Marguerite's room was fashionably furnished; and tapestries, enamels, china, books and manuscripts in Greek, Latin and French covered all the tables; while birds in their cages, dogs on the carpet, formed a living world round Marguerite.
The queen was a woman to understand Epicurus, not in Greek only, but she occupied her life so well that from a thousand griefs she drew forth a pleasure.
Chicot was invited to sit down in a beautiful armchair of tapestry, representing a Cupid scattering a cloud of flowers; and a page, handsome and richly dressed, offered to him refreshment. He did not accept it, but as soon as the Vicomte de Turenne had left them, began to recite his letter. We already know this letter, having read it in French with Chicot, and therefore think it useless to follow the Latin translation. Chicot spoke with the worst accent possible, but Marguerite understood it perfectly, and could not hide her rage and indignation. She knew her brother's dislike to her, and her mind was divided between anger and fear. But as he concluded, she decided on her part.
"By the Holy Communion," said she, when Chicot had finished, "my brother writes well in Latin! What vehemence! what style! I should never have believed him capable of it. But do you not understand it, M. Chicot? I thought you were a good Latin scholar."
"Madame, I have forgotten it; all that I remember is that Latin has no article, that it has a vocative, and that the head belongs to the neuter gender."
"Really!" said some one, entering noiselessly and merrily. It was the king of Navarre. "The head is of the neuter gender, M. Chicot? Why is it not masculine?"
"Ah, sire, I do not know; it astonishes me as much as it does your majesty."
"It must be because it is sometimes the man, sometimes the woman that rules, according to their temperaments."
"That is an excellent reason, sire."
"I am glad to be a more profound philosopher than I thought--but to return to the letter. Madame, I burn to hear news from the court of France, and M. Chicot brings them to me in an unknown tongue."
"Do you not fear, sire, that the Latin is a bad prognostic?" said Chicot.
"M. Chicot is right, sire," said the queen.
"What!" said Henri, "does the letter contain anything disagreeable, and from your brother, who is so clever and polite?"
"Even when he had me insulted in my litter, as happened near Sens, when I left Paris to rejoin you, sire."
"When one has a brother whose own conduct is irreproachable," said Henri, in an indefinable tone between jest and earnest, "a brother a king, and very punctilious--"
"He ought to care for the true honor of his sister and of his house. I do not suppose, sire, that if your sister, Catherine d'Albret, occasioned some scandal, you would have it published by a captain of the guards."
"Oh! I am like a good-natured bourgeois, and not a king; but the letter, the letter; since it was addressed to me, I wish to know what it contains."
"It is a perfidious letter, sire."
"Oh! yes, and which contains more calumnies than are necessary to embroil a husband with his wife, and a friend with his friends."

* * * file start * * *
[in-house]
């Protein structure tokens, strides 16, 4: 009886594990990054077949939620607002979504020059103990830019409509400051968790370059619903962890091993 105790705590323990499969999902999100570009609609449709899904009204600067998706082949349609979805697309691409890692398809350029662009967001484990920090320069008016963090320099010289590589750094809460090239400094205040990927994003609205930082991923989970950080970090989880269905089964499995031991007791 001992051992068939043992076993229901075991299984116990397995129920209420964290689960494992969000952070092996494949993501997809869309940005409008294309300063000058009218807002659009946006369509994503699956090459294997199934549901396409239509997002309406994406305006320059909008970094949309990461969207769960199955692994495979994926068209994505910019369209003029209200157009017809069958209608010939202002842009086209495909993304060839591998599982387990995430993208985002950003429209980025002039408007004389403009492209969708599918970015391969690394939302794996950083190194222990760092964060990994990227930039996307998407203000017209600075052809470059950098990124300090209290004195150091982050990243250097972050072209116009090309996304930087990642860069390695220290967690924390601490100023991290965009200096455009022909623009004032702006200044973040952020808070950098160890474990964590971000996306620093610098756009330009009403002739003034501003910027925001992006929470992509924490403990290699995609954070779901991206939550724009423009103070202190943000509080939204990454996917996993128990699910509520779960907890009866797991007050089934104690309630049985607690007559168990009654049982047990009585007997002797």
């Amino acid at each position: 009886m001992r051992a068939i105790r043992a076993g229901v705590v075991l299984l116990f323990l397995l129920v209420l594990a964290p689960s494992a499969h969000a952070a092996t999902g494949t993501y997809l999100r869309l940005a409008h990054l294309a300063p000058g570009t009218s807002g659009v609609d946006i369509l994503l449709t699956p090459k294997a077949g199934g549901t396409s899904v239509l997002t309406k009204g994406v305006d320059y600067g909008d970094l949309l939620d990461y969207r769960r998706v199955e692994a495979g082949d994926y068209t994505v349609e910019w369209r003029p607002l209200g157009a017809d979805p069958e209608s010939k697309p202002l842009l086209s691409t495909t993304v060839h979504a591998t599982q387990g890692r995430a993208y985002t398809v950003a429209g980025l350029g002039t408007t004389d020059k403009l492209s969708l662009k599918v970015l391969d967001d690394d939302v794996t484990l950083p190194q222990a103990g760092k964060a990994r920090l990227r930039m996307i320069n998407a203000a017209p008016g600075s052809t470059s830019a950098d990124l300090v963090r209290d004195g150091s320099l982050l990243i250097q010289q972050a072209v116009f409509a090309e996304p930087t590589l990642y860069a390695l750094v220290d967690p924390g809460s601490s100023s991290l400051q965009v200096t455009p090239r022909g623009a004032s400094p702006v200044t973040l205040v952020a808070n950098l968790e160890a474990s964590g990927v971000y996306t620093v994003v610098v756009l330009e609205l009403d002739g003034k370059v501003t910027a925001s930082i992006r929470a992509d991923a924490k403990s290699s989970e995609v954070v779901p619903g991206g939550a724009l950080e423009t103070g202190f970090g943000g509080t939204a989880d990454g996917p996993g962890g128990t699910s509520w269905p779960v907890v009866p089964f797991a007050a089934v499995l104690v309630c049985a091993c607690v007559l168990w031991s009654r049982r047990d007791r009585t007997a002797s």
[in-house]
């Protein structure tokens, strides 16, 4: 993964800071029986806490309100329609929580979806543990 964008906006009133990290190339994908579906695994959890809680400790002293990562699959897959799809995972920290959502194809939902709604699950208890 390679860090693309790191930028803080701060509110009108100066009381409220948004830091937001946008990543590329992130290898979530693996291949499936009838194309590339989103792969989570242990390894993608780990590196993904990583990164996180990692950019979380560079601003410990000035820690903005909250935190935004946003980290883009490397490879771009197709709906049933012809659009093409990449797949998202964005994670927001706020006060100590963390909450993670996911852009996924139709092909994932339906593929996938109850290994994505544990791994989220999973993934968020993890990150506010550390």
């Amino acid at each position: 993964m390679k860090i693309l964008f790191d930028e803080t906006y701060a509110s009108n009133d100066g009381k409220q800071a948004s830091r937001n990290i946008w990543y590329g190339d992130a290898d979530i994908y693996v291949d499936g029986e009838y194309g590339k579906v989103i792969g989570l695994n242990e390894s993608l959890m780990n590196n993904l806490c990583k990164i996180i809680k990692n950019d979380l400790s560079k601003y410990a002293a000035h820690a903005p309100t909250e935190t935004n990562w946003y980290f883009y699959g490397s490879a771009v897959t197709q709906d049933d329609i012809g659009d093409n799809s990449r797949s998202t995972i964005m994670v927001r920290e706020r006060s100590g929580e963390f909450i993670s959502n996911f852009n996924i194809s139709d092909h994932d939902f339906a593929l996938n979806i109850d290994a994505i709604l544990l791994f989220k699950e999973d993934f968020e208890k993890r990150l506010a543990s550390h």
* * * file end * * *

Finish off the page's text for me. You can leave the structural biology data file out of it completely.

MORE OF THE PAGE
"Oh! oh! embroil a husband with his wife; you and me then?"
Chicot was on thorns; he would have given much, hungry as he was, to be in bed without supper.
"The storm is about to burst," thought he.
"Sire," said Marguerite, "I much regret that your majesty has forgotten your Latin."
"Madame, of all the Latin I learned, I remember but one phrase--'Deus et virtus oeterna'--a singular assemblage of masculine, feminine, and neuter."
"Because, sire, if you did understand, you would see in the letter many compliments to me."
"But how could compliments embroil us, madame? For as long as your brother pays you compliments, I shall agree with him; if he speaks ill of you, I shall understand his policy."
"Ah! if he spoke ill of me, you would understand it?"
"Yes; he has reasons for embroiling us, which I know well."
"Well, then, sire, these compliments are only an insinuating prelude to calumnious accusations against your friends and mine."
"Come, ma mie, you have understood badly; let me hear if all this be in the letter."
Marguerite looked defiant.
"Do you want your followers or not, sire?" said she.
"Do I want them? what a question! What should I do without them, and reduced to my own resources?"
"Well, sire, the king wishes to detach your best servants from you."
"I defy him."
"Bravo, sire!" said Chicot.
"Yes," said Henri, with that apparent candor, with which to the end of his life he deceived people, "for my followers are attached to me through love, and not through interest; I have nothing to give them."
"You give them all your heart and your faith, sire; it is the best return a king can make his friends."
"Yes, ma mie, I shall not fail to do so till I find that they do not merit it."
"Well, sire, they wish to make you believe that they do not."
"Ah! but how?"
"I cannot tell you, sire, without compromising--" and she glanced at Chicot.
"Dear M. Chicot," said Henri, "pray wait for me in my room, the queen has something particular to say to me."
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